Swisher's 2008 performance prompted skepticism, but White Sox manager Ozzie Guillen defended him at last month's Winter Meetings. The Chicago Tribune quoted Guillen as saying, "I take the blame for Nick Swisher. We put Nick Swisher on the spot. He wasn't a center fielder and he wasn't a leadoff hitter, and this kid showed up every day and did his best for us. Unfortunately, stuff didn't work out for him, and I will take the responsibility for playing this guy in the wrong position and the wrong spot in the lineup."Swisher has batted fourth 11 times in his career and fifth in 17 games, but his 357 plate appearances batting third indicate that he could bolster the middle of the order, where the Giants need help. Having averaged 93 walks per year from 2006-08, Swisher also possesses the plate discipline many Giants lack. As a switch-hitter who can play first base and all three outfield spots, Swisher's versatile, a quality that gives manager Bruce Bochy the personnel flexibility he values. With the Giants, Swisher likely would occupy first, leaving third base for Pablo Sandoval. At 28, Swisher's approaching what should be his peak years. He's also relatively affordable. Swisher's owed approximately $20 million over the next three seasons, a sizable yet not budget-breaking amount. Moreover, he wouldn't block the ascent of any Giants prospects. Angel Villalona, the budding first baseman, is only 18 and needs two, perhaps three more years of seasoning. Finally, Swisher's intangible assets are considerable. He still owns a home in Danville, Calif., a 45-minute drive from San Francisco, so he'd likely welcome a return to the Bay Area, where he began his career with Oakland. He'd enliven an already positive Giants clubhouse with his upbeat, somewhat brash demeanor, which would complement the genial yet quiet nature of veterans like Randy Winn or the hushed professionalism of Bengie Molina. But just because deals make apparent sense doesn't mean they'll happen.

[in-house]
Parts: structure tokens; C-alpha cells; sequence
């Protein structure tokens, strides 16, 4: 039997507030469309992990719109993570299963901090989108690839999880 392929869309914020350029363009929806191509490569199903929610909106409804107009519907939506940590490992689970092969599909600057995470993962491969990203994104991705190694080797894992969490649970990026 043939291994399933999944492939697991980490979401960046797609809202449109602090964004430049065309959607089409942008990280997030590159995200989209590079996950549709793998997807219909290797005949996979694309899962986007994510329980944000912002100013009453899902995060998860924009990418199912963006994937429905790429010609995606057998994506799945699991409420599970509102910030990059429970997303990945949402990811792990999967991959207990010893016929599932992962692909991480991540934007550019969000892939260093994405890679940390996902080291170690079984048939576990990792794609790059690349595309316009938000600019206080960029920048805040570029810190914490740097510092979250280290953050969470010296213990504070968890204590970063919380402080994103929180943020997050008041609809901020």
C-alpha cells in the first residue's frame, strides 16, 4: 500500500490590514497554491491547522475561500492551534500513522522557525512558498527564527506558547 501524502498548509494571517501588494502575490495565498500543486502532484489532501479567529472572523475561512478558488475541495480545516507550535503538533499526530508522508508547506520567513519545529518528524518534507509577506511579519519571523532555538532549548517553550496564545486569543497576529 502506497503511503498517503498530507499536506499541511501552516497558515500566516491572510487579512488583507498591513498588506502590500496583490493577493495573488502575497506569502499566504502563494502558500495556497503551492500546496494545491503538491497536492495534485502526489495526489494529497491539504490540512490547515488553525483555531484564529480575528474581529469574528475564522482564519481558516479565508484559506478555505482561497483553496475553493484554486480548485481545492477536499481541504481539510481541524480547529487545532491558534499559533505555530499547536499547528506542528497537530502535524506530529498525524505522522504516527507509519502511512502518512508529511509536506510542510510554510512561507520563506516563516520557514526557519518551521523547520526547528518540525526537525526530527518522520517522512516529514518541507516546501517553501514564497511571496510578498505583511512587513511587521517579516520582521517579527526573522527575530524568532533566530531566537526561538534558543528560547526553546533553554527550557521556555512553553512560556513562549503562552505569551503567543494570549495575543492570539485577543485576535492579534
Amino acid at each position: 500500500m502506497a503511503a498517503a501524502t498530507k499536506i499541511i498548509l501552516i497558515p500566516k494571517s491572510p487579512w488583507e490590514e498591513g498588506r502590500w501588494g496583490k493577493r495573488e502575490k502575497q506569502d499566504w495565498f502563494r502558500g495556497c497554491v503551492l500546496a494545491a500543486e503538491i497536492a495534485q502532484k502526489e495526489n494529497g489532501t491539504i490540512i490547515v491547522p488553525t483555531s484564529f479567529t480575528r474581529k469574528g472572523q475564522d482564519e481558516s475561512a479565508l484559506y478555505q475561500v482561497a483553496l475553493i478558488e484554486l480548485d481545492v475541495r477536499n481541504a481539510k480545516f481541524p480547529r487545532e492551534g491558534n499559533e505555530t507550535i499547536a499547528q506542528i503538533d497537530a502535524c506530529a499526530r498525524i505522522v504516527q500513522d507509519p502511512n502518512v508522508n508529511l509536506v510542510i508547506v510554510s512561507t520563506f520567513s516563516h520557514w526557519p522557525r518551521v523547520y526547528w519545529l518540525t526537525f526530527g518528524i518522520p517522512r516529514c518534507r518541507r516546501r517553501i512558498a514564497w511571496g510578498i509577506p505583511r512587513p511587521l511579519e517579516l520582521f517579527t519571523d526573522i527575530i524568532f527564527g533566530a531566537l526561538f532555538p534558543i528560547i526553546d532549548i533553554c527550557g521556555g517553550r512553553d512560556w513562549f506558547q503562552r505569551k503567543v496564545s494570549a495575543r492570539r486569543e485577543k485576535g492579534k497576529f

Chris Haft is a reporter for MLB.com. This story was not subject to the approval of Major League Baseball or its clubs.